IllusionNW

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    Re: 2 High Income Households - How Mustachian Are You?
    « Reply #54 on: June 24, 2015, 12:20:16 AM »
    You sound like us.  We're DINKs and each make six figure salaries.  I leave the house at 7 am and don't get back from work until 7 pm and during my busy season, I usually end up working 2-3 hours after I get home.  This leaves little time to do much else. 

    When we're busy, I find that our biggest expense is convenience food.  We end up eating out all the time because we are just too tired and too busy to cook. 

    That said, I do try and take advantage of lulls in my work schedule to cook things in bulk and store it in the freezer.  When combined with some meal planning (I got the Paprika app and it's really helped me organize), this year we've been limiting our eating out to once or twice a week during our busy season.

    We do outsource the heavy duty cleaning once a month.  We'll pick up the kitchen, do laundry and sweep/vacuum, but areas like the toilet and the shower are ones where (as someone mentioned up thread), we often have differences of opinion as to what is "dirty."  Outsourcing the cleaning for $150/month is better than marriage counseling and cleaning is pretty much the only thing we ever fight about.

    But in the end, we're technically FI right now and we're both naturally frugal people (other than our food issues), so I try not to beat ourselves up over the things that we do end up outsourcing.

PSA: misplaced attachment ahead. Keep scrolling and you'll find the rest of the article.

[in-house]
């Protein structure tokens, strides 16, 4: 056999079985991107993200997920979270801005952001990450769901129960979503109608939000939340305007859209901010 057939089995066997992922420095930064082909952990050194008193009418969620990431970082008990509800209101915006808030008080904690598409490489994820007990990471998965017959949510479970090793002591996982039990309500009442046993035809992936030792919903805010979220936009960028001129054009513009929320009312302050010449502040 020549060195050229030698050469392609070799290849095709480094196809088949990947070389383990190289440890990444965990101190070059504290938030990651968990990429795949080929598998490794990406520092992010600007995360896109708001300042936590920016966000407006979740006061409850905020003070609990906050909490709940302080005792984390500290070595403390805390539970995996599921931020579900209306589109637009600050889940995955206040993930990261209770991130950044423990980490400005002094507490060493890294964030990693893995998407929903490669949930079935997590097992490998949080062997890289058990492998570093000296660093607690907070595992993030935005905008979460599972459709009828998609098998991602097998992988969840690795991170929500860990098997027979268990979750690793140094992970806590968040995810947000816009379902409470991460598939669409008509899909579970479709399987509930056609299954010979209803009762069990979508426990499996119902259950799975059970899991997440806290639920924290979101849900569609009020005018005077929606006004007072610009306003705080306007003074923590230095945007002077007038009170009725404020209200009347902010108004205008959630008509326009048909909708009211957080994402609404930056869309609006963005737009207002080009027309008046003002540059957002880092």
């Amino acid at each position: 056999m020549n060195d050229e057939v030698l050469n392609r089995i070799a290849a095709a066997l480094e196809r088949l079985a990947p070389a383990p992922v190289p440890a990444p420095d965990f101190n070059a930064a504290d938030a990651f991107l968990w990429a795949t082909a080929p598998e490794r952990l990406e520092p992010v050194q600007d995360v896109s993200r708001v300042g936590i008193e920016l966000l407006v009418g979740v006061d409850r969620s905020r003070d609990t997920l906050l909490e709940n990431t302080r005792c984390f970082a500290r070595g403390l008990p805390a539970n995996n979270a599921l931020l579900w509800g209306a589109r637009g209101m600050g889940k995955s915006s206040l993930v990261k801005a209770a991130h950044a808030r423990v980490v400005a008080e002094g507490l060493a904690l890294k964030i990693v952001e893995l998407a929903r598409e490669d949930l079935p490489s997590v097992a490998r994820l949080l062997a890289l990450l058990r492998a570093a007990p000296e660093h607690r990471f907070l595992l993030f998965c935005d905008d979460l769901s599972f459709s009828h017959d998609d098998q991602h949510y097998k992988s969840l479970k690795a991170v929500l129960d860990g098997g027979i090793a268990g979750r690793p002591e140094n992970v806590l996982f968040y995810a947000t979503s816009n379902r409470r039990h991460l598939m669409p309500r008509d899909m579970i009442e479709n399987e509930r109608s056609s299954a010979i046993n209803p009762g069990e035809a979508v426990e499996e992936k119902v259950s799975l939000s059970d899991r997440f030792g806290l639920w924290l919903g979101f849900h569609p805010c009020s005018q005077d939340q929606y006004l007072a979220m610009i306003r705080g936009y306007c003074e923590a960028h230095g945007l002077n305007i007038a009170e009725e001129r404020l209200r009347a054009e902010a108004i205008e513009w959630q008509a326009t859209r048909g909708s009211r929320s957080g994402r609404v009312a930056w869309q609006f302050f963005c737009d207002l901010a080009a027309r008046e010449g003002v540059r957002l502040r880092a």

cripzychiken

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    Re: 2 High Income Households - How Mustachian Are You?
    « Reply #55 on: June 24, 2015, 06:50:55 AM »
    Outsourcing the cleaning for $150/month is better than marriage counseling.

    I'm surprised at the number of people that this is true for - myself included.  I thought I was crazy for 'wasting' money on a maid 'just to keep the wife happy'. Glad I'm not the only one and that there are a ton of families that see the same value in it that I do. 

    MustacheNY

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    Re: 2 High Income Households - How Mustachian Are You?
    « Reply #56 on: June 24, 2015, 07:57:59 AM »

    I agree in part, but - as you note, HCOL is associated with the areas you can get higher salaries.  And, with the higher salaries you often need to put in lots of extra hours, which means you either have no leisure time, or you choose to pay to make leisure time.  For example, when I worked for a large law firm, I paid more for an apartment in a ritzier area that was closer to work (twenty minutes walk) to save commuting time.  I didn't have to - but my leisure time was so precious that spending it commuting was not reasonable to me.  Similarly, you don't always have the time for batch cooking - heck, I didn't have time for grocery shopping!  I worked a lot of weekends.  That said, no need for a fancy car (I had none).  No need for a big house.  etc.

    I agree completely!  My point was that if I had to live in NYC on a 60000 a year family income, our housing cost would really not be any different from what it is now at ~400,000.  Obviously, 60000 is a lot of money for a family income for someone living in a rural area, but not so much for NYC.  I was approaching it from more of a relative perspective of higher vs more normative income within the same geographic area.